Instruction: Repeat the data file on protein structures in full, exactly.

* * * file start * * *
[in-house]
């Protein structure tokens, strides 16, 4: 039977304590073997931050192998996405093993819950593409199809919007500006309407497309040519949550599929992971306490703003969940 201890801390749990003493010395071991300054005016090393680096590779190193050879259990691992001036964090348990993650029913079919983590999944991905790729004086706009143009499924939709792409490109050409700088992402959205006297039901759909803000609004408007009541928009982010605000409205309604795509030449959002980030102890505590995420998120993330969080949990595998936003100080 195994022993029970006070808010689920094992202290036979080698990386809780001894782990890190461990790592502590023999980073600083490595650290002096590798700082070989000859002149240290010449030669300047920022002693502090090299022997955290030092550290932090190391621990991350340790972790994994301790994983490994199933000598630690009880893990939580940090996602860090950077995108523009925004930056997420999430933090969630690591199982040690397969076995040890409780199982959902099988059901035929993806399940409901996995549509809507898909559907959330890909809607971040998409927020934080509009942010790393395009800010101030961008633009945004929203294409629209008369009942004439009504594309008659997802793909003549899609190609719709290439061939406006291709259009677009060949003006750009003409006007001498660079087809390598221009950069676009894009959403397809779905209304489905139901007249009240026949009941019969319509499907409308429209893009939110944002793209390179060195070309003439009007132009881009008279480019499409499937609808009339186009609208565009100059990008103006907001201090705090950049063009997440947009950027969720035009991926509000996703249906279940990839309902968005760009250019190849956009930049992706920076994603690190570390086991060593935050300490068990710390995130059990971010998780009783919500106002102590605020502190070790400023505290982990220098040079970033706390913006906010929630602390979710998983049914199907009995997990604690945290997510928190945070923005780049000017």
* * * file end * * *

[in-house]
């Protein structure tokens, strides 16, 4: 039977304590073997931050192998996405093993819950593409199809919007500006309407497309040519949550599929992971306490703003969940 201890801390749990003493010395071991300054005016090393680096590779190193050879259990691992001036964090348990993650029913079919983590999944991905790729004086706009143009499924939709792409490109050409700088992402959205006297039901759909803000609004408007009541928009982010605000409205309604795509030449959002980030102890505590995420998120993330969080949990595998936003100080 195994022993029970006070808010689920094992202290036979080698990386809780001894782990890190461990790592502590023999980073600083490595650290002096590798700082070989000859002149240290010449030669300047920022002693502090090299022997955290030092550290932090190391621990991350340790972790994994301790994983490994199933000598630690009880893990939580940090996602860090950077995108523009925004930056997420999430933090969630690591199982040690397969076995040890409780199982959902099988059901035929993806399940409901996995549509809507898909559907959330890909809607971040998409927020934080509009942010790393395009800010101030961008633009945004929203294409629209008369009942004439009504594309008659997802793909003549899609190609719709290439061939406006291709259009677009060949003006750009003409006007001498660079087809390598221009950069676009894009959403397809779905209304489905139901007249009240026949009941019969319509499907409308429209893009939110944002793209390179060195070309003439009007132009881009008279480019499409499937609808009339186009609208565009100059990008103006907001201090705090950049063009997440947009950027969720035009991926509000996703249906279940990839309902968005760009250019190849956009930049992706920076994603690190570390086991060593935050300490068990710390995130059990971010998780009783919500106002102590605020502190070790400023505290982990220098040079970033706390913006906010929630602390979710998983049914199907009995997990604690945290997510928190945070923005780049000017």